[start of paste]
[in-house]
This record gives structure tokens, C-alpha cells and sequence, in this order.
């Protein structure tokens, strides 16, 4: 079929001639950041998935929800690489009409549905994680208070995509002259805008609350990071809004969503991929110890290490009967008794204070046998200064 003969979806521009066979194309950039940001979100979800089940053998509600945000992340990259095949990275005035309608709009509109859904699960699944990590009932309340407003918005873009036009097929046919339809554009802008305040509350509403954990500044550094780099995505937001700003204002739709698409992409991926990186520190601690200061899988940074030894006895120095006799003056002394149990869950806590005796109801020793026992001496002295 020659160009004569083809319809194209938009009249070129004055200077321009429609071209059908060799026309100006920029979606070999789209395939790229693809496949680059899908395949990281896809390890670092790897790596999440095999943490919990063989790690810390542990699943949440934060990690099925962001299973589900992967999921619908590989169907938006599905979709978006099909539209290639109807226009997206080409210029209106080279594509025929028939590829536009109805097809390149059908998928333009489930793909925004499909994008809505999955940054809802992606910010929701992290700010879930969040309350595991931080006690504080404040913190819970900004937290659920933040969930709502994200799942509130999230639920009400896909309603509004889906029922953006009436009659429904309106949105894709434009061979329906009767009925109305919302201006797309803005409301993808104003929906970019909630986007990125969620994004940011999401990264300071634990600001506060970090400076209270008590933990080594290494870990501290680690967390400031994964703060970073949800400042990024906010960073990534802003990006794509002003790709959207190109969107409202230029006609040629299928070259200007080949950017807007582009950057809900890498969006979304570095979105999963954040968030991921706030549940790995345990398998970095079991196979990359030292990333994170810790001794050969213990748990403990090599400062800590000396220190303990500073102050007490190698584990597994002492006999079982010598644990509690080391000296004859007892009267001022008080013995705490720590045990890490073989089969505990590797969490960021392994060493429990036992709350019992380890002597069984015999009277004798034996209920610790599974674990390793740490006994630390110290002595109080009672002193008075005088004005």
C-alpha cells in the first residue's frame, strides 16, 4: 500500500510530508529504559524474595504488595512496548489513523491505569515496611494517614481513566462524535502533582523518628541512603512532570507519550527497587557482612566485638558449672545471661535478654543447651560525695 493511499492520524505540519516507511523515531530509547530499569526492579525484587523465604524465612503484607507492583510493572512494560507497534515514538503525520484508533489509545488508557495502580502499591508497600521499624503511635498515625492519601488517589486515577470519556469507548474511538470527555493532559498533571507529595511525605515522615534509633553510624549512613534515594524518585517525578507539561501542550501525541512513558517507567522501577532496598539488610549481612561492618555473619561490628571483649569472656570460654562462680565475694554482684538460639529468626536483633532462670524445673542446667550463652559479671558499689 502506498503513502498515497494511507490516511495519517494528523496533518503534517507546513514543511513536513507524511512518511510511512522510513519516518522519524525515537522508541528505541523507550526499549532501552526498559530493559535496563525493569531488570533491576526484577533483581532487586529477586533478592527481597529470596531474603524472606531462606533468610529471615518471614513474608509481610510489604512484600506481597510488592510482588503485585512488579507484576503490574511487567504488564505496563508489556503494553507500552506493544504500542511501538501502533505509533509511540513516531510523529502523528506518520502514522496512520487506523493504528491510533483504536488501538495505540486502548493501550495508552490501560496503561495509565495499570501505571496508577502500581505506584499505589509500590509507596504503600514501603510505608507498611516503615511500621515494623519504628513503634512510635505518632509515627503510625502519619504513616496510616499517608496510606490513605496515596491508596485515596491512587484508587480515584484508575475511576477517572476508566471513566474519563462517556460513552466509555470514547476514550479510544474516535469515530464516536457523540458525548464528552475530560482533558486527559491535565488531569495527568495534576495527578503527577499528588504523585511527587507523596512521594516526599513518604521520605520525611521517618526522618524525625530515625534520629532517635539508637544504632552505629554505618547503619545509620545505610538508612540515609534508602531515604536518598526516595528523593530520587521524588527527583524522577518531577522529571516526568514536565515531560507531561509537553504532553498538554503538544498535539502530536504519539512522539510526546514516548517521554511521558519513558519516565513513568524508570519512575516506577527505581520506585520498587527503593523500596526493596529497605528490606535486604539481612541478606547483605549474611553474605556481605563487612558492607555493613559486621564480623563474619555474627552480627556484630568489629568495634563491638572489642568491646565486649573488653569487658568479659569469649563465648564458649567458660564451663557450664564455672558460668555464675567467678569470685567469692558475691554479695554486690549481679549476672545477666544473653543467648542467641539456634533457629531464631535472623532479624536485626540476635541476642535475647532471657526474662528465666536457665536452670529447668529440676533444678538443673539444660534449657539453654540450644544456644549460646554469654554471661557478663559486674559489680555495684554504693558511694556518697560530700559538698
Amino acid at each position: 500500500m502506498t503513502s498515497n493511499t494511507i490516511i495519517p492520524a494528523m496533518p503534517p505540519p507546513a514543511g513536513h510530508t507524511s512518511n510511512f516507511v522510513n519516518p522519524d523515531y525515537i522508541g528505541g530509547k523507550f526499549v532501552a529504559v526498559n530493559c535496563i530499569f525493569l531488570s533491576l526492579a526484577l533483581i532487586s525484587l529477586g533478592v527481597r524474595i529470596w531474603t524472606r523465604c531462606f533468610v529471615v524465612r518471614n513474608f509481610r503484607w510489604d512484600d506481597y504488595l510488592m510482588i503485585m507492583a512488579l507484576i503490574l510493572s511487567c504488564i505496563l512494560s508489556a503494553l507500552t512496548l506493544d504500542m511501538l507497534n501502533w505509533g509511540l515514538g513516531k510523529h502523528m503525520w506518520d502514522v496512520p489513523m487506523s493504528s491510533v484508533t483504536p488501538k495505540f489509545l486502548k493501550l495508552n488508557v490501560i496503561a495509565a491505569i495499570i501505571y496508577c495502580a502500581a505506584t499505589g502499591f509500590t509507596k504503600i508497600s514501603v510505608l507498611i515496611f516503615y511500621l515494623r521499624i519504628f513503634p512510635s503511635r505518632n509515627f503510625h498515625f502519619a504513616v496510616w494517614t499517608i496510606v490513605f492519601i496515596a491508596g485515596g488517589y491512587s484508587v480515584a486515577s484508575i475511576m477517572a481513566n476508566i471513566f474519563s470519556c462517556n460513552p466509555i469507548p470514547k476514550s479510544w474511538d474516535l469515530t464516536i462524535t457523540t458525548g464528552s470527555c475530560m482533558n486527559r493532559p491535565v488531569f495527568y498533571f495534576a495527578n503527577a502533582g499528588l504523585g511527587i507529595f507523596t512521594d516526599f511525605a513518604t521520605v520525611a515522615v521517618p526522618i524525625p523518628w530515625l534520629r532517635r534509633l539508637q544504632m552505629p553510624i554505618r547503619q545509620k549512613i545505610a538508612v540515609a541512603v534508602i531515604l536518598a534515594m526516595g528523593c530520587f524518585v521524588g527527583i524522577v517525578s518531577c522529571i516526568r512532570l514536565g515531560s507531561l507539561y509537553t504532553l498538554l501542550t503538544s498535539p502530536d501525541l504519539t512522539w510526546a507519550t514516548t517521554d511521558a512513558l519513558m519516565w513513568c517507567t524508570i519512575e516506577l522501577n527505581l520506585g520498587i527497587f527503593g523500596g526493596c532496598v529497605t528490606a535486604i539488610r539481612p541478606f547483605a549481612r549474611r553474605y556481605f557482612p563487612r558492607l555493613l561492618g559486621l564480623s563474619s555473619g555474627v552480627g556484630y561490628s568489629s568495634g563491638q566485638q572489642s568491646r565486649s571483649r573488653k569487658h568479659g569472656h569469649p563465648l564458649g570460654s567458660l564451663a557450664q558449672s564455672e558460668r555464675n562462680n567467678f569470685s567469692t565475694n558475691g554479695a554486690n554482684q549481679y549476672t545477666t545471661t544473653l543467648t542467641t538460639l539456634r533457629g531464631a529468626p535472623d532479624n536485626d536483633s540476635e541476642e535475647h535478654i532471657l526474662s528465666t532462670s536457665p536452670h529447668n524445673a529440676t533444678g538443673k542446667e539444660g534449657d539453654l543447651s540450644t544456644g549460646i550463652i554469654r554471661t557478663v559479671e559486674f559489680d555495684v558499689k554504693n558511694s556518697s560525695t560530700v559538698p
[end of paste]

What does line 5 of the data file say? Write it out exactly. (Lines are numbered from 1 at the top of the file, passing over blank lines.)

Amino acid at each position: 500500500m502506498t503513502s498515497n493511499t494511507i490516511i495519517p492520524a494528523m496533518p503534517p505540519p507546513a514543511g513536513h510530508t507524511s512518511n510511512f516507511v522510513n519516518p522519524d523515531y525515537i522508541g528505541g530509547k523507550f526499549v532501552a529504559v526498559n530493559c535496563i530499569f525493569l531488570s533491576l526492579a526484577l533483581i532487586s525484587l529477586g533478592v527481597r524474595i529470596w531474603t524472606r523465604c531462606f533468610v529471615v524465612r518471614n513474608f509481610r503484607w510489604d512484600d506481597y504488595l510488592m510482588i503485585m507492583a512488579l507484576i503490574l510493572s511487567c504488564i505496563l512494560s508489556a503494553l507500552t512496548l506493544d504500542m511501538l507497534n501502533w505509533g509511540l515514538g513516531k510523529h502523528m503525520w506518520d502514522v496512520p489513523m487506523s493504528s491510533v484508533t483504536p488501538k495505540f489509545l486502548k493501550l495508552n488508557v490501560i496503561a495509565a491505569i495499570i501505571y496508577c495502580a502500581a505506584t499505589g502499591f509500590t509507596k504503600i508497600s514501603v510505608l507498611i515496611f516503615y511500621l515494623r521499624i519504628f513503634p512510635s503511635r505518632n509515627f503510625h498515625f502519619a504513616v496510616w494517614t499517608i496510606v490513605f492519601i496515596a491508596g485515596g488517589y491512587s484508587v480515584a486515577s484508575i475511576m477517572a481513566n476508566i471513566f474519563s470519556c462517556n460513552p466509555i469507548p470514547k476514550s479510544w474511538d474516535l469515530t464516536i462524535t457523540t458525548g464528552s470527555c475530560m482533558n486527559r493532559p491535565v488531569f495527568y498533571f495534576a495527578n503527577a502533582g499528588l504523585g511527587i507529595f507523596t512521594d516526599f511525605a513518604t521520605v520525611a515522615v521517618p526522618i524525625p523518628w530515625l534520629r532517635r534509633l539508637q544504632m552505629p553510624i554505618r547503619q545509620k549512613i545505610a538508612v540515609a541512603v534508602i531515604l536518598a534515594m526516595g528523593c530520587f524518585v521524588g527527583i524522577v517525578s518531577c522529571i516526568r512532570l514536565g515531560s507531561l507539561y509537553t504532553l498538554l501542550t503538544s498535539p502530536d501525541l504519539t512522539w510526546a507519550t514516548t517521554d511521558a512513558l519513558m519516565w513513568c517507567t524508570i519512575e516506577l522501577n527505581l520506585g520498587i527497587f527503593g523500596g526493596c532496598v529497605t528490606a535486604i539488610r539481612p541478606f547483605a549481612r549474611r553474605y556481605f557482612p563487612r558492607l555493613l561492618g559486621l564480623s563474619s555473619g555474627v552480627g556484630y561490628s568489629s568495634g563491638q566485638q572489642s568491646r565486649s571483649r573488653k569487658h568479659g569472656h569469649p563465648l564458649g570460654s567458660l564451663a557450664q558449672s564455672e558460668r555464675n562462680n567467678f569470685s567469692t565475694n558475691g554479695a554486690n554482684q549481679y549476672t545477666t545471661t544473653l543467648t542467641t538460639l539456634r533457629g531464631a529468626p535472623d532479624n536485626d536483633s540476635e541476642e535475647h535478654i532471657l526474662s528465666t532462670s536457665p536452670h529447668n524445673a529440676t533444678g538443673k542446667e539444660g534449657d539453654l543447651s540450644t544456644g549460646i550463652i554469654r554471661t557478663v559479671e559486674f559489680d555495684v558499689k554504693n558511694s556518697s560525695t560530700v559538698p